On September 25, students and young farmers from Austria took off to the Netherlands, where they were able to dive deeper into the field of bioeconomy and circular economy and to engage in workshops, seminars and hands-on experiences. The young people visited scientific institutions, companies and organizations, starting with a flourishing discussion about how to integrate bioeconomy in the daily life, during a workshop in the train.
After a long journey, the group went to the University of Wageningen to shed light on the topic of bio-plastics and bioeconomy in general. Raymond Schrijver – expert within the field of bioeconomy – gave a brief input about current research topics. Remco Kranendonk – researcher about regional development and BLOOM coordinator in the Netherlands – introduced the activities of the Dutch hub and BLOOM. During a tour through the Biolabs and a presentation of sample products, a vivid discussion about potentials and difficulties of the bioeconomy occurred. Especially, the notion of a technical versus a more holistic approach to bioeconomy was debated by the participants.
Furthermore, the participants visited the World Horti Center, an innovative glasshouse center, which unites education, research, politics, trade and industry in the field of glasshouse production. The center is the first of its kind, which also combines knowledge and innovation. Jan Enthoven – expert in horticulture – gave an introduction about the center, which was followed by a tour through stands of various companies involved in the project. The students were very interested and asked many questions such as “how does circular economy function within a large glasshouse?” or “How does the process of waste products recycling of plant production function?”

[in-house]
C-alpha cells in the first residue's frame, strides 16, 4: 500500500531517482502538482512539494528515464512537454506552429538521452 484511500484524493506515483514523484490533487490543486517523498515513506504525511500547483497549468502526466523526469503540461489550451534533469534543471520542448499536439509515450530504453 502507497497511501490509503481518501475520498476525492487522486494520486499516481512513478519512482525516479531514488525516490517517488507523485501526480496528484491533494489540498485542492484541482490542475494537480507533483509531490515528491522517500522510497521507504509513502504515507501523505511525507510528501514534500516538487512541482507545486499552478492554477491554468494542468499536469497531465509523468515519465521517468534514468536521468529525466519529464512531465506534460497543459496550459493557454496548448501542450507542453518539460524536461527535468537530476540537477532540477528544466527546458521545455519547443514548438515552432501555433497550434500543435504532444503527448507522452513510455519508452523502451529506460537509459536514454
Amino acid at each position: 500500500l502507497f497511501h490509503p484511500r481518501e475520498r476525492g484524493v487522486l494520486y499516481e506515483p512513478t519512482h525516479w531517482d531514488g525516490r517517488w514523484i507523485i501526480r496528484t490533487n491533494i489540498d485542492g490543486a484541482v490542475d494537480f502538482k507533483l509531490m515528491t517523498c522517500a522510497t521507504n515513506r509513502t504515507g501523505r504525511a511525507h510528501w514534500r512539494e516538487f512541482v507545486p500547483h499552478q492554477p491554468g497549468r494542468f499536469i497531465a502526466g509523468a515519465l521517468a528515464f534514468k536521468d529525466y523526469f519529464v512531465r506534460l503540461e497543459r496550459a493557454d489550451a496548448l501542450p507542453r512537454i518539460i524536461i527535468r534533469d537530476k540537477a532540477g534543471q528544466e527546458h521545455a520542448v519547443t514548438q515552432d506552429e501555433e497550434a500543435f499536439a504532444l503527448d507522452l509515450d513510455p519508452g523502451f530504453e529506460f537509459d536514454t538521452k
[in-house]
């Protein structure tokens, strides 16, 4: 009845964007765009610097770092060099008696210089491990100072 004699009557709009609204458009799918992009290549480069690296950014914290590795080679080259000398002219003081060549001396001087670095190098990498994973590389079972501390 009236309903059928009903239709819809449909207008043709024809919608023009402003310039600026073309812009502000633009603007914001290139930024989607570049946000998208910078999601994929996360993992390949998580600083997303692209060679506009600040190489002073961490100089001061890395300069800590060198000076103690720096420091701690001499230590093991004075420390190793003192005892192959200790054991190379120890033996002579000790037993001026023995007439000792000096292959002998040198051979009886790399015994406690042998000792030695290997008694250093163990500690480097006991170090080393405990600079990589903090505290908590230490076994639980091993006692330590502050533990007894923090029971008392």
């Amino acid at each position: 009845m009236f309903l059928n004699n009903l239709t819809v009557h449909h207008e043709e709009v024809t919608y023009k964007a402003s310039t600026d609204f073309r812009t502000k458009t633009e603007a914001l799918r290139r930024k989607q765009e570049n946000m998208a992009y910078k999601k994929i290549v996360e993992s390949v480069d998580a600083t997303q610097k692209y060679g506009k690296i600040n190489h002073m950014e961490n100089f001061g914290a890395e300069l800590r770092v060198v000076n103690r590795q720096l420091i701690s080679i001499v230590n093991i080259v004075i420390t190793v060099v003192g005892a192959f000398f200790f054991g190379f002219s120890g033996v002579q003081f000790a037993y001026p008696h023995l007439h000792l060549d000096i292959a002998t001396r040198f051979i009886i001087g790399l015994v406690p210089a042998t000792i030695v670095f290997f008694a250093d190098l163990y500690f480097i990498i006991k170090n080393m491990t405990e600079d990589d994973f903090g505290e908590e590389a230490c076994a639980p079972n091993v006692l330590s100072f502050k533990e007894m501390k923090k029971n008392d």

Afterwards, the group visited the Floating Farm, the first offshore dairy farm in the world. The activities follow a circular approach. For the participants, it was of special interest that it supplies itself with electricity by means of floating solar systems, as well as that rainwater is collected by a special roof construction and introduced into the cycle. The goal of the farm is to shorten supply chains to the city and raise awareness of agricultural production among the urban population.
The final part of the program was an excursion to Rotterzwam. This company produces edible mushrooms from coffee grounds and re-thinks waste and recycling management. Mark Slegers – founder and owner – stressed the fact that the company also offers workshops, packages for mushroom cultivation, as well as various other products from oyster mushrooms. As a final activity of the study trip, the students experienced bioeconomy within a hands-on activity, where they built their own mushroom farm to take home.